Insider: Buylisting and Kiki-Podding in Richmond

Are you a Quiet Speculation member?

If not, now is a perfect time to join up! Our powerful tools, breaking-news analysis, and exclusive Discord channel will make sure you stay up to date and ahead of the curve.

Selling to Buylists At Events

From my past experiences, the Grand Prix event site is usually a depressing empty room on Friday night. Grand Prix: Richmond was the exact opposite. Players who compared the recent Grand Prix in Richmond and Vegas to a Magic version of Woodstock are definitely conveying the situation realistically. The hall was crazy. Every dealer had twenty players waiting to buy or sell cards and there were lots of other players jamming side events all night. Grand Prix in general are amazing and super fun time, but enormous record breaking events like Richmond and Vegas are epic experiences of a lifetime.

While I was at the GP on Friday night, I sold a lot of cards. I had recently purchased two collections and needed to move most of the cards that I was not able to sell individually. Even if you don’t like buy listing your cards online, give it a chance in person. From my perspective, and in the opinions many other Finance people I know, there is a vast difference between in-person and online. The most crucial difference revolves around condition grading and your ability to say "no". When you sell your cards online, I have found that the graders tend to be much harsher because they don’t have the owner sitting there right in front of them to say no to an awful offer on a card. In person, you have the chance to decline their offer or try to negotiate a higher buy price. Typically the more you are selling them, the easier it is to negotiate on a couple key cards you are trying to unload.  ( Just don't be That Guy; the one who argues over quarters on every card.  Be reasonable. )

One question I get asked a lot is, “Who should I sell to?” I think the only answer that matters is that you should sell to whomever you feel comfortable with. Prices may vary between merchants, but it will mostly even out in the end. Rather than give you a list of who you should sell to, I want to give my broad opinion. I prefer to sell to smaller companies for most of my cards because they have the power to offer you any amount of money. The big online retailers tend to have a rigid buy list that they must adhere to, so negotiating doesn’t really happen. The large stores are good for moving stuff that no one else wants, so don’t dismiss them.

Keep Your Eyes and Ears Open

While I was waiting at various dealers trying to buy and sell, I listened and observed some price trends. Although I don’t think it will transfer over to a permanent increase in price, players and dealers were going crazy for Anger of the Gods. I Most of the dealers had them priced between $4 and $7. Even though I thought those prices were crazy, players were still buying them. In addition, the entire hall was sold out of foil versions of the card. After searching for three hours, I finally tracked down a dealer that had bought some. Because the card was so hot, I was able to flip two of the three copies to another dealer five minutes later for more than what I paid. So, even though you can buy a foil Anger of the Gods on TCG Player today for around $6, I was able to sell my copies for $12 each. There are many financial opportunities like this at Grand Prix.  You just have to look for them.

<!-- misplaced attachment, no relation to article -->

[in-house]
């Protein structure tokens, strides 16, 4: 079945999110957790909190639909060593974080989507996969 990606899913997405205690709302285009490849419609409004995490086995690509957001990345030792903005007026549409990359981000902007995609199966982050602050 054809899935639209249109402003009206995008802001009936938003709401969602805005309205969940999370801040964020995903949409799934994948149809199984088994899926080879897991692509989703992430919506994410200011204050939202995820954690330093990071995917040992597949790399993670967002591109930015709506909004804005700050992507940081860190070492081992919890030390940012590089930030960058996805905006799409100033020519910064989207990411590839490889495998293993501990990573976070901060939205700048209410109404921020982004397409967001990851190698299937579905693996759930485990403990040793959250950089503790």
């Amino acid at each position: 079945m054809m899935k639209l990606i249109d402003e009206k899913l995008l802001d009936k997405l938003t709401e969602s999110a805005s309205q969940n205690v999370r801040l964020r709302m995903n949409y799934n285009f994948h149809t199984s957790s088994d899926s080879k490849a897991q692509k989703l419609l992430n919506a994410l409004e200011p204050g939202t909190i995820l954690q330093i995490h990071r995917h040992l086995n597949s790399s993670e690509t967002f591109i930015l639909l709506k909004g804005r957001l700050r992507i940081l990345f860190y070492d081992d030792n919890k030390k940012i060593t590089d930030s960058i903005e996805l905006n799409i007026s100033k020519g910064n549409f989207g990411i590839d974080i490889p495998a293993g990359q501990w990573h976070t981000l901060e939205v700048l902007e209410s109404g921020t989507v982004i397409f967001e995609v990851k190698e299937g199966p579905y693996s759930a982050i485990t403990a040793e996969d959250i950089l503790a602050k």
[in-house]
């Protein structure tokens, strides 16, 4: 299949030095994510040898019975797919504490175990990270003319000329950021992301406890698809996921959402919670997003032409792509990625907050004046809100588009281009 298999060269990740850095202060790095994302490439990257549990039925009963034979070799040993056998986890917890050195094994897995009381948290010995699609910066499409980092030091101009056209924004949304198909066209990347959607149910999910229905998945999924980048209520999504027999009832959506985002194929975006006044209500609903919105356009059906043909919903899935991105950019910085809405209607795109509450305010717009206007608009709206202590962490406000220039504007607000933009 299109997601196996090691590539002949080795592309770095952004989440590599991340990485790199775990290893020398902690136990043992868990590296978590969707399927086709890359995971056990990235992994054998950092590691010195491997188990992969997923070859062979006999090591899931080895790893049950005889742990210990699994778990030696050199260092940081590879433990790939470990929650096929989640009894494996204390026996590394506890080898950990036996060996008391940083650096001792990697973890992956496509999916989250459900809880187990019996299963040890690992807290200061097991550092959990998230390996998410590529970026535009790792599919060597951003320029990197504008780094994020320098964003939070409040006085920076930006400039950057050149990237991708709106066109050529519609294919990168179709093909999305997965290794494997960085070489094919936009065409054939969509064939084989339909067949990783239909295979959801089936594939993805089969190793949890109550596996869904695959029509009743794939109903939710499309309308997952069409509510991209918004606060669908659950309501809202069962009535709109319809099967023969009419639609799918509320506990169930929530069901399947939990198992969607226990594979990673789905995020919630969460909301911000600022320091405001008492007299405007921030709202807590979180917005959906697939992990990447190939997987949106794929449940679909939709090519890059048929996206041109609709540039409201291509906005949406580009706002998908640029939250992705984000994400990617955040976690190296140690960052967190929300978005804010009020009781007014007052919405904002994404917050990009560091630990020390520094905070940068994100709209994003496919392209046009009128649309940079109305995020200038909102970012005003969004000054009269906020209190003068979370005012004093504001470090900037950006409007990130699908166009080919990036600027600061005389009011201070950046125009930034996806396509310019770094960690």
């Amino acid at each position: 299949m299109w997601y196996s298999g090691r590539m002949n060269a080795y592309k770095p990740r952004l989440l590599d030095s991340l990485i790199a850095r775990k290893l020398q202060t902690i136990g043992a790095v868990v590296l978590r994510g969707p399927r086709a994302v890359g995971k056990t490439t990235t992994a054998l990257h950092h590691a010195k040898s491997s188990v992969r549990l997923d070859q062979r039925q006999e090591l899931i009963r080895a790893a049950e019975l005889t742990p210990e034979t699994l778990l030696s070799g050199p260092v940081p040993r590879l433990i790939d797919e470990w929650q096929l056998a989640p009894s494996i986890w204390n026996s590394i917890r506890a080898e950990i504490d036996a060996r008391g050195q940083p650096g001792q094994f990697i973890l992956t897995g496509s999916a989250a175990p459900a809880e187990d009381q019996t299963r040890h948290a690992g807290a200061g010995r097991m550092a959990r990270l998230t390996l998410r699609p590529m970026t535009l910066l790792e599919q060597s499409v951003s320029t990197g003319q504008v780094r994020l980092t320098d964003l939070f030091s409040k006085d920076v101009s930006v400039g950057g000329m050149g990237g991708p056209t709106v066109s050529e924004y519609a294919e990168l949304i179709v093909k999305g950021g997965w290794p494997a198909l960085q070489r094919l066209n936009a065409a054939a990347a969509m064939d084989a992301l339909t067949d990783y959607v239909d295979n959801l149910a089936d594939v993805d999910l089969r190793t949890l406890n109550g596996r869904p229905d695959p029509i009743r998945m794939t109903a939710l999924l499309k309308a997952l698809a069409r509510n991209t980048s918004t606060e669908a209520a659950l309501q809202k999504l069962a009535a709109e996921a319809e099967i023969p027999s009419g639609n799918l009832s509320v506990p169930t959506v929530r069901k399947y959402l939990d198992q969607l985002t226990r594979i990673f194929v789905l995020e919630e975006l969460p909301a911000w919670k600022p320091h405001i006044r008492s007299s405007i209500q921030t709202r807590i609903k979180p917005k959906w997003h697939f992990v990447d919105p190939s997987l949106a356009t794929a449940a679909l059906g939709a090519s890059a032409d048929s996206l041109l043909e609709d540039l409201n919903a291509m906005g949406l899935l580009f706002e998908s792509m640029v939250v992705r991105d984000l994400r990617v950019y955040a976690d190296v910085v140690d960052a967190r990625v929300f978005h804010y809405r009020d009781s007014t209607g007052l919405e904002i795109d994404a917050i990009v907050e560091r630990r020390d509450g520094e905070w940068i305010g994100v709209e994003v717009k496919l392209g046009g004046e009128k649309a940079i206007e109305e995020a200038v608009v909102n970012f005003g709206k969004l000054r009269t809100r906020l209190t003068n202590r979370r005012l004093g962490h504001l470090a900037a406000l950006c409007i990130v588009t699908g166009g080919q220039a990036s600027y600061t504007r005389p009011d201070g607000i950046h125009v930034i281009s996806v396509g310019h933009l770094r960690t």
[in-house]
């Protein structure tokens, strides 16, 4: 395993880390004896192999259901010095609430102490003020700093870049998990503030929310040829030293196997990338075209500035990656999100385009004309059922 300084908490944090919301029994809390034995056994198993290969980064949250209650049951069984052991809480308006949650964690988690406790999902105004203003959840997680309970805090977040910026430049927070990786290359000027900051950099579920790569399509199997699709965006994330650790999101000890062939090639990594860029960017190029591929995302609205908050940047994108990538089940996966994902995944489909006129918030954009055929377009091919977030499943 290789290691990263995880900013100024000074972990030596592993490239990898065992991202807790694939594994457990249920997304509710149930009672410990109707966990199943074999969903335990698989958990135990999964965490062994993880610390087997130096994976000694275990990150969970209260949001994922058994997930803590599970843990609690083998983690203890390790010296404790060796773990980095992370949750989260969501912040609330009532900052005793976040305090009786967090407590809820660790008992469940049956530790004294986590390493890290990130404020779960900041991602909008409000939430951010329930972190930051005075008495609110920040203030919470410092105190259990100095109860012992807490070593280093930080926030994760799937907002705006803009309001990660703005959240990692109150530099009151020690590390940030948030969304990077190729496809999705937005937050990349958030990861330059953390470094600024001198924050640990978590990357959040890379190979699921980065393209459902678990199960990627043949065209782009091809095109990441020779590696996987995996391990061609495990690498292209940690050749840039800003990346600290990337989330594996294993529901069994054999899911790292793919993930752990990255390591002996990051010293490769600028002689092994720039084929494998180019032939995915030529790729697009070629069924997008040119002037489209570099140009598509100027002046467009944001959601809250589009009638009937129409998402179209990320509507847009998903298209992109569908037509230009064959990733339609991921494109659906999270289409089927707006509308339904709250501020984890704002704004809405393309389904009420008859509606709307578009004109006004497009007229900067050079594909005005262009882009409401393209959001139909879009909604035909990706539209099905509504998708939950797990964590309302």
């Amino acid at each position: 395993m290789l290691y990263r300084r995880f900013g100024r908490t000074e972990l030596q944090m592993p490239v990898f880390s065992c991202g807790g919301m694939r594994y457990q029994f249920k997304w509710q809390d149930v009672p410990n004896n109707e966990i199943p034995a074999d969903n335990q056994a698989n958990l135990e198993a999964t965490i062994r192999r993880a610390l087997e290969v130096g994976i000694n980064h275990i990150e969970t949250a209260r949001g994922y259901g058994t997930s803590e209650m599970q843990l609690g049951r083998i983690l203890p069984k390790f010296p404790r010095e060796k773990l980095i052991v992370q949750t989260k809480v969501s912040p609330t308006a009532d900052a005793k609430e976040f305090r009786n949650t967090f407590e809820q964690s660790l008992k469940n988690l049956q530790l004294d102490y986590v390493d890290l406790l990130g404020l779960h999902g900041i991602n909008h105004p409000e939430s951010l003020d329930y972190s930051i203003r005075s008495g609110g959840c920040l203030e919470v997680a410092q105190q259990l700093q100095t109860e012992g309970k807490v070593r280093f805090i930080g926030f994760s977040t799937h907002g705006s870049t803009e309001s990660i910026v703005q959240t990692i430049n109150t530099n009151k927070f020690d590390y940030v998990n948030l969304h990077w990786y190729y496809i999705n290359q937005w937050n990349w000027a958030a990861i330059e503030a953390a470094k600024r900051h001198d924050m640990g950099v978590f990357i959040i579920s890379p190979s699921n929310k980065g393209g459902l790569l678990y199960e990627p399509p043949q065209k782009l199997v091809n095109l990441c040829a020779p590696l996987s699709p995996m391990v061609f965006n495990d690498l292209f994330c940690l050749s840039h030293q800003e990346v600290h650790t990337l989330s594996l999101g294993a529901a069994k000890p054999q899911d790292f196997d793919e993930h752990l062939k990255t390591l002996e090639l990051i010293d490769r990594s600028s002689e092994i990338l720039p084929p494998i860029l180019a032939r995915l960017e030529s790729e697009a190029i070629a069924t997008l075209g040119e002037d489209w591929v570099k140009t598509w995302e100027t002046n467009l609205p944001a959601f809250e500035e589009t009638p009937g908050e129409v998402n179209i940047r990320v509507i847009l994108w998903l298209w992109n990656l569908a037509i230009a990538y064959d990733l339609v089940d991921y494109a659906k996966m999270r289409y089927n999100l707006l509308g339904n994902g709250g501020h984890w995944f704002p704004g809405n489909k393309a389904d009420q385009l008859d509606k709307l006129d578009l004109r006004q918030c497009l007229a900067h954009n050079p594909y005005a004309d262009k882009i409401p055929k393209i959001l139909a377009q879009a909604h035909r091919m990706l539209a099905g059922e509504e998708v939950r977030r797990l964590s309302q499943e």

The next trend I noticed was how much Modern staples have risen in the last few months. Now, I know that many other authors on this site have talked many times about specific cards spiking, but that’s not exactly what I am saying. Everything is increasing in price. Every time I turn around, my Modern collection is worth more money. After being surprised to see the prices on some cards like Splinter Twin, I looked up many more to get a better sense of the trajectory of the market. Here are some of the more interesting ones.

They're Worth HOW Much?

[cardimage cardname='Splinter Twin'][cardimage cardname='Birthing Pod']
[cardimage cardname='Thrun, the Last Troll'][cardimage cardname='Tarmogoyf']
[cardimage cardname='Celestial Colonnade'][cardimage cardname='Grove of the Burnwillows']
[cardimage cardname='Scalding Tarn'][cardimage cardname='Misty Rainforest']
[cardimage cardname='Verdant Catacombs'][cardimage cardname='Arid Mesa']
[cardimage cardname='Marsh Flats'][cardimage cardname='Sulfur Falls']
[cardimage cardname='Living End'][cardimage cardname='Fulminator Mage']
[cardimage cardname='Ensnaring Bridge'][cardimage cardname='Serum Visions']
[cardimage cardname='Noble Hierarch'][cardimage cardname='Cryptic Command']
[cardimage cardname='Spellskite'][cardimage cardname='Bitterblossom']
[cardimage cardname='Batterskull'][cardimage cardname='Phyrexian Obliterator']

Let’s Play some Modern

Modern is one of my favorite formats because it covers all the cards from the time I have been playing the game. When it was announced that Modern would include all sets back to original Mirrodin, it was like they created the format just for me. I had an immediate connection with Modern because I have been playing competitively since Mirrodin's release. Modern may be much more powerful than Standard, but it is also more balanced and Wizards is doing a great job keeping it that way.